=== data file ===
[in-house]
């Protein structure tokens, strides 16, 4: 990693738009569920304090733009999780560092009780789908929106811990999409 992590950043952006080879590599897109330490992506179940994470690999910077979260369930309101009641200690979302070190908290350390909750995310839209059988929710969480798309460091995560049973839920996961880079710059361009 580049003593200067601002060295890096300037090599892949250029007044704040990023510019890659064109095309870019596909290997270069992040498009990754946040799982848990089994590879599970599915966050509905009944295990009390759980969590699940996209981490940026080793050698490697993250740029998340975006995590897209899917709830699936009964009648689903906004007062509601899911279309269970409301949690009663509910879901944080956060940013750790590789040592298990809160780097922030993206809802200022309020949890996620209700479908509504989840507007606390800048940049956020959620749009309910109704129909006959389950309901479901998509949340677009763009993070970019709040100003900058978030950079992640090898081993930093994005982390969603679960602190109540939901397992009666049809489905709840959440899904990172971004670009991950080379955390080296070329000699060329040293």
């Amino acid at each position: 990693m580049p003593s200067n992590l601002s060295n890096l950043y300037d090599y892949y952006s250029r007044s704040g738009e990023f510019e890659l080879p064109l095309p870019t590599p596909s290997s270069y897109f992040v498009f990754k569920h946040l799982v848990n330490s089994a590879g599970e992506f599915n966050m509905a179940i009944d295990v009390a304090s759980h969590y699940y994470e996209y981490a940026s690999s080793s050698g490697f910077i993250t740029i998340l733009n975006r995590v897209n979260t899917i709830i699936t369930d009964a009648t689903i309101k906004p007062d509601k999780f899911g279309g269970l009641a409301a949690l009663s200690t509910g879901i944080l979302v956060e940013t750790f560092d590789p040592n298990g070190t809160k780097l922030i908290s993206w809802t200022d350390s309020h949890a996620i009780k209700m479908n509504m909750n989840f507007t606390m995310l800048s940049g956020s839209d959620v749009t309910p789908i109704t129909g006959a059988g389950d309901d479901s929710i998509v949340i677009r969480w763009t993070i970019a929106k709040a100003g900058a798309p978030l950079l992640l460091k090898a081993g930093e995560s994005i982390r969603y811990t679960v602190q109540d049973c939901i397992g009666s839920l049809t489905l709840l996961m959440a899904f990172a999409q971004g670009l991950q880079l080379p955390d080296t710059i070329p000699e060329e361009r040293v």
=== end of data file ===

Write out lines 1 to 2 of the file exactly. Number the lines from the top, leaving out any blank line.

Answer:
[in-house]
């Protein structure tokens, strides 16, 4: 990693738009569920304090733009999780560092009780789908929106811990999409 992590950043952006080879590599897109330490992506179940994470690999910077979260369930309101009641200690979302070190908290350390909750995310839209059988929710969480798309460091995560049973839920996961880079710059361009 580049003593200067601002060295890096300037090599892949250029007044704040990023510019890659064109095309870019596909290997270069992040498009990754946040799982848990089994590879599970599915966050509905009944295990009390759980969590699940996209981490940026080793050698490697993250740029998340975006995590897209899917709830699936009964009648689903906004007062509601899911279309269970409301949690009663509910879901944080956060940013750790590789040592298990809160780097922030993206809802200022309020949890996620209700479908509504989840507007606390800048940049956020959620749009309910109704129909006959389950309901479901998509949340677009763009993070970019709040100003900058978030950079992640090898081993930093994005982390969603679960602190109540939901397992009666049809489905709840959440899904990172971004670009991950080379955390080296070329000699060329040293």